A Selection from Seasons of Contemplation: A Book of Midnight Meditations. Forthcoming April 22, 2015 to paperback, ebook, and audiobook.
The Virtue of Doubt
Often, we do not come to our faith personally; rather, our faith is handed down to us by our parents, mentors, or our community. Accepting a set of truths that we have never tested personally is hazardous. When we do this, not only do we lack deeply-rooted reasons for believing what we do, but we have taken into ourselves a set of truths that could be false.
There is a taboo around questioning tradition or long-held doctrine but we must nonetheless dare to do so. We mustn’t fear being Godless for a time. We mustn’t fear setting aside all the beliefs we have held to be true. Periods of redefinition are healthy and necessary. Like a controlled burn in a forest that rids disease and encourages new growth. Doubt isn’t destructive; rather, it is reaffirming. One who has doubts simply requires the truth to prove itself. In the light of how abundant and convincing lies are in this age, doubt is not a weakness it is a form of prudence. Blind faith is dangerous, whereas doubt is cautious and educated.
Those teachers or communities that frown upon free-minded exchange do not show piety but fear—they fear that their own beliefs may be founded upon that which is false or perhaps that a hidden agenda will be revealed. We cannot have confidence in what we believe if our fidelity to it is founded upon obligation or desperation. One cannot have what is genuine while clinging to what is false. Only two things can come from our doubting something: either our doubt turns out to be warranted and we leave behind a lie or we return to the truth with a justified certainty. So what is there to be feared? Doubt is a tool of redefinition that in turn leads to reaffirmation and discovery.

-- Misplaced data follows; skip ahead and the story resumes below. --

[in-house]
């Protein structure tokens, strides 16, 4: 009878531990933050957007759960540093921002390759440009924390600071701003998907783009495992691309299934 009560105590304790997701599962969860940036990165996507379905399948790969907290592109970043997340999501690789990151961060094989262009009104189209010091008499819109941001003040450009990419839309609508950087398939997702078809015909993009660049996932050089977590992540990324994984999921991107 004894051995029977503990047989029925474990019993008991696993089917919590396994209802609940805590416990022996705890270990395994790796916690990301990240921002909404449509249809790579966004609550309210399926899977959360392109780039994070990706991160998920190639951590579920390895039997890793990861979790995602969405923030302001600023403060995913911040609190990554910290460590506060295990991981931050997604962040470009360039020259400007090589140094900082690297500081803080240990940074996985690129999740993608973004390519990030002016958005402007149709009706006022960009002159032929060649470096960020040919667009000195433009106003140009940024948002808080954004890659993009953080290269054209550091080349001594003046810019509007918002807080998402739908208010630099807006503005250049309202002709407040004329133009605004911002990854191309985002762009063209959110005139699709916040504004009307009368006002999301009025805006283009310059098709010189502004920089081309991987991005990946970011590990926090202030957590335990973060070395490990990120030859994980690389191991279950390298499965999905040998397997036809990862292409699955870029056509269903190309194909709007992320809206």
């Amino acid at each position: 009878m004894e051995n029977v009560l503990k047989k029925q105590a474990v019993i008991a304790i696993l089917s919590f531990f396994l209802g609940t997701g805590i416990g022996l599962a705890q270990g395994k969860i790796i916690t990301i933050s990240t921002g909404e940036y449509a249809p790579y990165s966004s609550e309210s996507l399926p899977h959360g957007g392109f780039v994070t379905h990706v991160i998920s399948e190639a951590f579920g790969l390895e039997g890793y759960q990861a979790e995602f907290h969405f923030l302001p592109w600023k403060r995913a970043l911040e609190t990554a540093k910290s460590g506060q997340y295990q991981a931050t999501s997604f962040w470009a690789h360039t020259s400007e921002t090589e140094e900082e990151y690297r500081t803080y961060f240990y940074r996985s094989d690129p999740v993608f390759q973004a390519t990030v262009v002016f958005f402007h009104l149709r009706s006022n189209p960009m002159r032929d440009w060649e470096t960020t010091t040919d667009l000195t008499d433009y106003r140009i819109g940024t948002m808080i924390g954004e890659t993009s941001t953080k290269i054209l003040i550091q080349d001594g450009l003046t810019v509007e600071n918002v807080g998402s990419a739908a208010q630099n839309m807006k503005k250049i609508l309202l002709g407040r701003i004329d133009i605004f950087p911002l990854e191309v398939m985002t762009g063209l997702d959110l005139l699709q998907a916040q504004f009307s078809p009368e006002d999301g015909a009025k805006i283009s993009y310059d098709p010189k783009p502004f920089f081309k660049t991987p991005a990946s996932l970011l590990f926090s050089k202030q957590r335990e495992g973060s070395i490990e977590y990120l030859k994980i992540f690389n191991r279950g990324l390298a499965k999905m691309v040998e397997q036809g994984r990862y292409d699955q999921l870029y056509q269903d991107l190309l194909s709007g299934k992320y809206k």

Do not cling to your beliefs out of fear or complacency, either hold your beliefs confidently or question them until you find the clarity required. When you take up a set of beliefs in desperation, you will never know if what you believe is true or you simply need it to be.
For some, religion is a refuge, for others a foundation. Yet it often is used as a blanket we pull over our heads to protect us from the lurking monster of emptiness that we fear to face. Let your belief be composed of those few unalterable truths that neither time nor doubt are able to wear upon.
Question everything—no matter how beloved, or how long-held, or how exalted—without apology. Only those who build their world with lies need fear a free mind. The truth will remain, even after a storm of doubt and revolution has washed over it. The truth need not be defended. Only illusions need be protected.
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